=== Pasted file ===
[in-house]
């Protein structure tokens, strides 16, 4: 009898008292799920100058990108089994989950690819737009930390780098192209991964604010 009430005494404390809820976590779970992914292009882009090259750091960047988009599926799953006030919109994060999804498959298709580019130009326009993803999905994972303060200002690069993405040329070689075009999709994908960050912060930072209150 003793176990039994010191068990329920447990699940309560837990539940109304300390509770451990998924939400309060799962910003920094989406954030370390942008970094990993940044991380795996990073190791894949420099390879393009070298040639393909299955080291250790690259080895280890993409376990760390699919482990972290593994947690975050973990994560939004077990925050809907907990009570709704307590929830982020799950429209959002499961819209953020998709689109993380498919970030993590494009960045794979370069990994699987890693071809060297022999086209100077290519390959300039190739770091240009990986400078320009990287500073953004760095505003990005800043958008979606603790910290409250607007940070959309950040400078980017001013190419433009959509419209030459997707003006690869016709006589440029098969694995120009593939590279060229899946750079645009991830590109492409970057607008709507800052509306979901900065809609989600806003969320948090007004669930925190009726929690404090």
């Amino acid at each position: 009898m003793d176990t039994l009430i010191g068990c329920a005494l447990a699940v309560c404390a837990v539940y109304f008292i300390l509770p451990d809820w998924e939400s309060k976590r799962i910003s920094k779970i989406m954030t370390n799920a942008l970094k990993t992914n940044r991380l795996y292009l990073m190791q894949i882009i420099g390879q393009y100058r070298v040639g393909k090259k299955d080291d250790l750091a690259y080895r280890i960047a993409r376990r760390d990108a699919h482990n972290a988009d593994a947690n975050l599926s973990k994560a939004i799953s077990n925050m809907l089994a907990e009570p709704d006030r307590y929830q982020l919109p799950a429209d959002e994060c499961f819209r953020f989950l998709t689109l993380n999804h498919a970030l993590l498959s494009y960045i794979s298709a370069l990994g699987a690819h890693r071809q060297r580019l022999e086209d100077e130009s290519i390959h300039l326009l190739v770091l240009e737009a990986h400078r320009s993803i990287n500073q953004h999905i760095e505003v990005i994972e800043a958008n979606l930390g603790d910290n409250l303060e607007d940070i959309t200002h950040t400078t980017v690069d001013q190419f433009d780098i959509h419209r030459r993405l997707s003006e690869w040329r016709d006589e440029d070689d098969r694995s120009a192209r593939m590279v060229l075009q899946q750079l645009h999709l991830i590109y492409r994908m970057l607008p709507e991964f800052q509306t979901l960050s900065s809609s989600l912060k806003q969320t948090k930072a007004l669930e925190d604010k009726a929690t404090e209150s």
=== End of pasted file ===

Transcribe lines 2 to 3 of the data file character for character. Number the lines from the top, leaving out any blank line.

């Protein structure tokens, strides 16, 4: 009898008292799920100058990108089994989950690819737009930390780098192209991964604010 009430005494404390809820976590779970992914292009882009090259750091960047988009599926799953006030919109994060999804498959298709580019130009326009993803999905994972303060200002690069993405040329070689075009999709994908960050912060930072209150 003793176990039994010191068990329920447990699940309560837990539940109304300390509770451990998924939400309060799962910003920094989406954030370390942008970094990993940044991380795996990073190791894949420099390879393009070298040639393909299955080291250790690259080895280890993409376990760390699919482990972290593994947690975050973990994560939004077990925050809907907990009570709704307590929830982020799950429209959002499961819209953020998709689109993380498919970030993590494009960045794979370069990994699987890693071809060297022999086209100077290519390959300039190739770091240009990986400078320009990287500073953004760095505003990005800043958008979606603790910290409250607007940070959309950040400078980017001013190419433009959509419209030459997707003006690869016709006589440029098969694995120009593939590279060229899946750079645009991830590109492409970057607008709507800052509306979901900065809609989600806003969320948090007004669930925190009726929690404090």
């Amino acid at each position: 009898m003793d176990t039994l009430i010191g068990c329920a005494l447990a699940v309560c404390a837990v539940y109304f008292i300390l509770p451990d809820w998924e939400s309060k976590r799962i910003s920094k779970i989406m954030t370390n799920a942008l970094k990993t992914n940044r991380l795996y292009l990073m190791q894949i882009i420099g390879q393009y100058r070298v040639g393909k090259k299955d080291d250790l750091a690259y080895r280890i960047a993409r376990r760390d990108a699919h482990n972290a988009d593994a947690n975050l599926s973990k994560a939004i799953s077990n925050m809907l089994a907990e009570p709704d006030r307590y929830q982020l919109p799950a429209d959002e994060c499961f819209r953020f989950l998709t689109l993380n999804h498919a970030l993590l498959s494009y960045i794979s298709a370069l990994g699987a690819h890693r071809q060297r580019l022999e086209d100077e130009s290519i390959h300039l326009l190739v770091l240009e737009a990986h400078r320009s993803i990287n500073q953004h999905i760095e505003v990005i994972e800043a958008n979606l930390g603790d910290n409250l303060e607007d940070i959309t200002h950040t400078t980017v690069d001013q190419f433009d780098i959509h419209r030459r993405l997707s003006e690869w040329r016709d006589e440029d070689d098969r694995s120009a192209r593939m590279v060229l075009q899946q750079l645009h999709l991830i590109y492409r994908m970057l607008p709507e991964f800052q509306t979901l960050s900065s809609s989600l912060k806003q969320t948090k930072a007004l669930e925190d604010k009726a929690t404090e209150s």